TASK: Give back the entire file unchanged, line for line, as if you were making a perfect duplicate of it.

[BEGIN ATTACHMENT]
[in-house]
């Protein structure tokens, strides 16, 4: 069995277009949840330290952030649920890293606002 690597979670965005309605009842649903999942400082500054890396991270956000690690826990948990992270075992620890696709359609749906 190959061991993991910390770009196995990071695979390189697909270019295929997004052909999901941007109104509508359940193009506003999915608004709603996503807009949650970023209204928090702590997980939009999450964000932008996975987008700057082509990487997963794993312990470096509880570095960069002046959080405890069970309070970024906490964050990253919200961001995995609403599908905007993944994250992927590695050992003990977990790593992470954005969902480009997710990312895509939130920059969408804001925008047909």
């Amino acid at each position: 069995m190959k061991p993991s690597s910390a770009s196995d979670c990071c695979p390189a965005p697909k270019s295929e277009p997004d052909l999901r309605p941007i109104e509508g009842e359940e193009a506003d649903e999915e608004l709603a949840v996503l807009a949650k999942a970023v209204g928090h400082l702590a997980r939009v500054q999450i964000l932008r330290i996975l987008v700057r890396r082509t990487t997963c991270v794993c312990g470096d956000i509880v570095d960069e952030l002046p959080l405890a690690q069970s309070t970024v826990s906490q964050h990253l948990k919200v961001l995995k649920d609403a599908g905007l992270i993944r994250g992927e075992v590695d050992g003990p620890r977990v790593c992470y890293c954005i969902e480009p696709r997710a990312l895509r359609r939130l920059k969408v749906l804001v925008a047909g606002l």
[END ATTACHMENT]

[in-house]
């Protein structure tokens, strides 16, 4: 069995277009949840330290952030649920890293606002 690597979670965005309605009842649903999942400082500054890396991270956000690690826990948990992270075992620890696709359609749906 190959061991993991910390770009196995990071695979390189697909270019295929997004052909999901941007109104509508359940193009506003999915608004709603996503807009949650970023209204928090702590997980939009999450964000932008996975987008700057082509990487997963794993312990470096509880570095960069002046959080405890069970309070970024906490964050990253919200961001995995609403599908905007993944994250992927590695050992003990977990790593992470954005969902480009997710990312895509939130920059969408804001925008047909």
């Amino acid at each position: 069995m190959k061991p993991s690597s910390a770009s196995d979670c990071c695979p390189a965005p697909k270019s295929e277009p997004d052909l999901r309605p941007i109104e509508g009842e359940e193009a506003d649903e999915e608004l709603a949840v996503l807009a949650k999942a970023v209204g928090h400082l702590a997980r939009v500054q999450i964000l932008r330290i996975l987008v700057r890396r082509t990487t997963c991270v794993c312990g470096d956000i509880v570095d960069e952030l002046p959080l405890a690690q069970s309070t970024v826990s906490q964050h990253l948990k919200v961001l995995k649920d609403a599908g905007l992270i993944r994250g992927e075992v590695d050992g003990p620890r977990v790593c992470y890293c954005i969902e480009p696709r997710a990312l895509r359609r939130l920059k969408v749906l804001v925008a047909g606002l």